Following recent Waitangi Treaty Settlement agreements the strait between Rangitoto kit e Tonga / D'Urville Island and Te Waipounamu now has a dual name Te Aumiti / French Pass
Inspect the nautical charts and the tide tables thoroughly before commencing a journey through the pass. It is also recommended to obtain local knowledge before passing through here.
The main navigation channel is between Channel Point light and the light mounted on the rock in the pass. It is dangerous to attempt to travel against the stream unless the boat is easily capable of at least eight knots under power.
Lower powered vessels may be able to push through at neap tides, but the strength of the current tends to be unpredictable.
Prudent mariners will plan their approach for slack water, especially at spring tides. Even if travelling with the stream there can be problems controlling a boat, because of the eddies. When the flow is south-west a line of eddies appears from Channel Point to the south-south-west until abreast of Rock Cod Point.
To the south-east of this line of eddies, the water stream is slower and at times a counter current occurs. If travelling south-west, with the tide, it is advisable to keep in the mid channel, to avoid these eddies, as the bow of the vessel can swing into the counter current and the boat be slewed in to the shore. A big whirlpool called Jacobs Pool also forms about 300 metres to the south-west of the mid channel light.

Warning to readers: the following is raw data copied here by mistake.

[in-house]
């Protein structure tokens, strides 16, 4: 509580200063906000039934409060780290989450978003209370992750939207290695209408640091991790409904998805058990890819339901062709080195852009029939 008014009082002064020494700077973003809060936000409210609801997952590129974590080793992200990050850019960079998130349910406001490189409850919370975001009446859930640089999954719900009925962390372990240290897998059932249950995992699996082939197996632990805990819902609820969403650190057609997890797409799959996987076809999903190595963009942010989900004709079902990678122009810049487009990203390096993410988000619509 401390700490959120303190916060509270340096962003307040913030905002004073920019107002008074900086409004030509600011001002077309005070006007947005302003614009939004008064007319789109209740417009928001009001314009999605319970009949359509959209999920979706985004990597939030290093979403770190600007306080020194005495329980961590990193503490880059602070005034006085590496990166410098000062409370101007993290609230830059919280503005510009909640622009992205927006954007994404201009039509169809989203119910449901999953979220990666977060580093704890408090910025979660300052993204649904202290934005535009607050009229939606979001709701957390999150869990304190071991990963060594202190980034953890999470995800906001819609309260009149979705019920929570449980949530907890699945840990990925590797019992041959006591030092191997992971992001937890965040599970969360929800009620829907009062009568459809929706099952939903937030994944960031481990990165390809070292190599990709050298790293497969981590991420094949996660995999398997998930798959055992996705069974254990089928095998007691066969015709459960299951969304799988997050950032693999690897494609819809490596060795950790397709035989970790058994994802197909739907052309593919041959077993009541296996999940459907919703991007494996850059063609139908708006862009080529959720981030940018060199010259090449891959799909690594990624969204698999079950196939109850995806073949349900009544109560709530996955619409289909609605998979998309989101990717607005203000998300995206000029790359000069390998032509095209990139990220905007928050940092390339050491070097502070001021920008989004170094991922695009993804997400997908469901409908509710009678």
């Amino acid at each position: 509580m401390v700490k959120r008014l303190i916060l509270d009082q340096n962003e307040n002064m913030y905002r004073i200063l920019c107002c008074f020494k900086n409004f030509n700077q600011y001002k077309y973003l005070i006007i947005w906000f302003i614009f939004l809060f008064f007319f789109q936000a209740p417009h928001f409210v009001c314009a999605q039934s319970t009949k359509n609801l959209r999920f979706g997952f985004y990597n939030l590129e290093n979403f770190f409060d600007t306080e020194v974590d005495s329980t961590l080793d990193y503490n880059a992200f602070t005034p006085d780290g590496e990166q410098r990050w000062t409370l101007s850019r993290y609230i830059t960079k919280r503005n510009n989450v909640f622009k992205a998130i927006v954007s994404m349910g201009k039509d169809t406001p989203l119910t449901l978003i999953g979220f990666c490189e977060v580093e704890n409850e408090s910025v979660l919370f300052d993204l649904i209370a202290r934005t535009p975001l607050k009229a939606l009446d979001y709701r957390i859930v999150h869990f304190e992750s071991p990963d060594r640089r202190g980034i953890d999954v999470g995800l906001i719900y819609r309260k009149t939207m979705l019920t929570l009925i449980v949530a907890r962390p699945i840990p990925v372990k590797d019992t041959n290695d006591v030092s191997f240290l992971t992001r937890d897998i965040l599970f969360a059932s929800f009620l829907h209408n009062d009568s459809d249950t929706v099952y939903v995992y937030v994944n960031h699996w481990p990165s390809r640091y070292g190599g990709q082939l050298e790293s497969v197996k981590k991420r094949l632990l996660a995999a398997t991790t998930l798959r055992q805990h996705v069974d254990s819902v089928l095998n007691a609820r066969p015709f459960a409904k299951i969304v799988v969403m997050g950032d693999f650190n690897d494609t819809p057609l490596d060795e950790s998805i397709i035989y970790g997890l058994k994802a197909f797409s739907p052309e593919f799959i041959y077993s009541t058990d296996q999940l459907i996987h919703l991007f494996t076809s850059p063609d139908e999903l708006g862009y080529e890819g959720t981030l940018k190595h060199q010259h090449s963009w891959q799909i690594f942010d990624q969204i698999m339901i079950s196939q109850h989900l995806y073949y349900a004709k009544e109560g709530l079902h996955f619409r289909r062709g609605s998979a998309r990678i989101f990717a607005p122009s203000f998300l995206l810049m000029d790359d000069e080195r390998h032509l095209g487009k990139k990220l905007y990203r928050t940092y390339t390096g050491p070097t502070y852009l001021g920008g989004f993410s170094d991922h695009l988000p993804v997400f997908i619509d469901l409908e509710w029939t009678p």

If attempting to negotiate the pass against the south-west flow, it is best to head straight for the mid channel light until 40 metres from it, as the rock causes an eddy with less strength of current.
During the north-east tide flow there is a corresponding line of eddies to the north-east, with a counter current form Collinet Point to Channel Point. These eddies are not as dangerous as those formed by the south-west flow.
The streams do not change at the same time as high and low water. The tide table should be consulted. Slack water usually lasts for about 20 minutes.
Yachts should not rely on the wind to remain steady through the pass and are advised to start engines before entering the pass in order to maintain steerage way.
Fisherman or Coutre Pass should only be attempted with local knowledge.
Diving in the pass is extremely dangerous and is not recommended.